The new Project 6022-32420-001-00D, Multi-hurdle Approaches for Controlling Foodborne Pathogens in Poultry is replacing this old Project 6022-31230-001-001D, Antibiotic Alternatives for Controlling Foodborne Pathogens and Disease in Poultry. Objective 1. Mechanisms of action of plant-derived antimicrobials against Campylobacter jejuni. We developed several phenotypic assays, cell culture and gene expression analysis protocols for rapid screening of phytochemicals for efficacy against Campylobacter. We identified plant-derived antimicrobials with significant anti-Campylobacter efficacy. These compounds (trans-cinnamaldehyde, derived from cinnamon bark; carvacrol, an antimicrobial ingredient in oregano oil; and eugenol, the active ingredient in the oil from cloves) are effective in reducing Campylobacter colonization in chickens and survival on poultry products (chicken skin, wings). In addition, using proteomic analysis, our team has been successful in delineating the potential mechanism of action of these compounds. This research has tremendous potential since Campylobacter is responsible for causing an estimated 1.3 million foodborne illnesses in the US. These plant phytochemicals provide the poultry industry (conventional & organic) with economical, effective control strategies for Campylobacter however more work on solubility and treatment methods are critical as outlined in new project plan. Objective 1. Mechanism of pathogenesis of Campylobacter. To understand the mechanism of pathogenesis of Campylobacter, whole genome sequencing and virulence characterization of C. jejuni strains isolated from poultry were performed. Mechanistic analysis was conducted to test colonization potential and virulence attributes of the strains. Multiple genes coding for virulence factors such as motility, toxin production, and stress tolerance were observed in all tested strains. The genomic data from these potentially virulent strains provides a better understanding of the colonization/pathogenesis mechanisms of C. jejuni leading to better control strategies in poultry. Objective 2. Proteomic analyses of Hatchery Eggshell Membrane (HESM) extract. We demonstrated that the HESM given as feed supplement during early growth period to chicks improves immunity and reduce stress variables. The composition of HESM was studied to identify and understand the mechanism of action of protein components using liquid chromatography and tandem mass spectrometry. Cumulatively, over 200 bioactive proteins and peptides and a number of proteins from a variety of Gram negative and positive bacteria were identified. The findings suggest that the bioactive proteins provided exogenously modify physiology and immunity and the eggshell membrane byproducts can influence immunity. Objective 2. Developed a novel chicken intestinal cell culture to identify factors that may improve gut health. We developed an intestinal cell culture to screen and understand the mechanisms of action of the factors that affect gut health including dietary, abiotic, and microbial factors. Cell culture systems that can facilitate rapid and accurate screening of antibiotic alternatives are highly sought-after technologies without the use of a large number of birds. Successful identification of novel antibiotic alternatives will directly translate into improved poultry health, enhanced microbiological safety of poultry products, and enhanced sustainability of the U.S. poultry industry. Objective 2. Proteomics changes induced by sodium butyrate on chicken enterocytes cell culture model. Butyrate is a short-chain fatty acid synthesized by the gut microbiota. Studies focused on developing a chicken primary epithelial cell culture model and evaluating the effect of butyrate on various physiological and biochemical pathways proteins using liquid chromatography tandem-mass spectrometry (LC-MS/MS). A total of 234 proteins were identified. At least 30 proteins were uniquely present in control cells, 11 proteins in butyrate treated cells and over 176 proteins were common in both. Gene ontology revealed that a majority of proteins contribute to cellular activity, biological regulation and metabolic function. Butyrate increased the expression of proteins contributing to critical biological functions including cell integrity and physiological response. The butyrate treatments reduced the expression of proteins contributing to actin binding, pro-inflammatory response, and signal transduction. Results suggest that butyrate may have impact on cytoskeletal changes, energy metabolism in chicken epithelial cells and also have potential to inhibit histone deacetylase that plays a role in cancer. To determine the signaling pathway of proteins, the differentially regulated proteins were analyzed using software such as Protein Analysis through Evolutionary Relationships software (PANTHER) and STRING protein association network (FDR 0.05). We completed the study and the results were published in Plos One.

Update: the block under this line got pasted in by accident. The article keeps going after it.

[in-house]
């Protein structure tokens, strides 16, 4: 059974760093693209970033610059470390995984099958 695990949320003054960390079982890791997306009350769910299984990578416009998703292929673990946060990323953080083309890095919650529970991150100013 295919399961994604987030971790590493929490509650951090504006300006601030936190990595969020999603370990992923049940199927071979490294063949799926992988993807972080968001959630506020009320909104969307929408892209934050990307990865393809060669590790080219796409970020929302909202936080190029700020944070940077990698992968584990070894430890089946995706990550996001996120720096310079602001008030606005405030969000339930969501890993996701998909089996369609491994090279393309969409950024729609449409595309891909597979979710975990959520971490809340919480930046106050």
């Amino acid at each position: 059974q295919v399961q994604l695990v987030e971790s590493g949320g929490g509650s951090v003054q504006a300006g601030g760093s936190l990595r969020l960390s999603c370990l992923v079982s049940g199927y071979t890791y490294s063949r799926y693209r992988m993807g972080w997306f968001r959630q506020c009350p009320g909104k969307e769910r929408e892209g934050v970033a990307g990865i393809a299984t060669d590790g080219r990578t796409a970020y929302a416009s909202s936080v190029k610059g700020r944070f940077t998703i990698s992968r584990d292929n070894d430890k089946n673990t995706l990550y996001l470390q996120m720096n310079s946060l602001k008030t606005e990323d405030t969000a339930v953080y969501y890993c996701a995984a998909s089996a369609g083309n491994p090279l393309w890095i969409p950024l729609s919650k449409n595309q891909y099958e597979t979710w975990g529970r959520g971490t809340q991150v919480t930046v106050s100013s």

1. Developed a chicken enteroid model to understand host-pathogen interactions, and screen antibiotics alternatives to prevent poultry zoonotic diseases. The organoids are 3-dimensional cellular structures that resemble organs in structure and function. Thus, the model can facilitate studying the biological processes such as infection, interactions with chemicals, nutrients, and metabolic processes in culture. Typically, the organoids are generated from primary tissues, progenitor stem cells, or induced pluripotent cells, and maintained using a variety of growth and differentiation factors, and extracellular matrix supports. In avian species, enteric organoid (enteroid) research is very limited. In this regard, ARS researchers in Fayetteville, Arkansas, have developed a streamlined procedure to purify and characterize avian villus enteroids from mucosal tissues in a relatively simple and cost-effective manner. The enteroids structurally resemble the villi and are used to study the physiology, metabolism, and pathology of the intestinal villi; can be useful for preliminary screenings of the factors that may affect gut health; and can potentially reduce the use of live animals in research.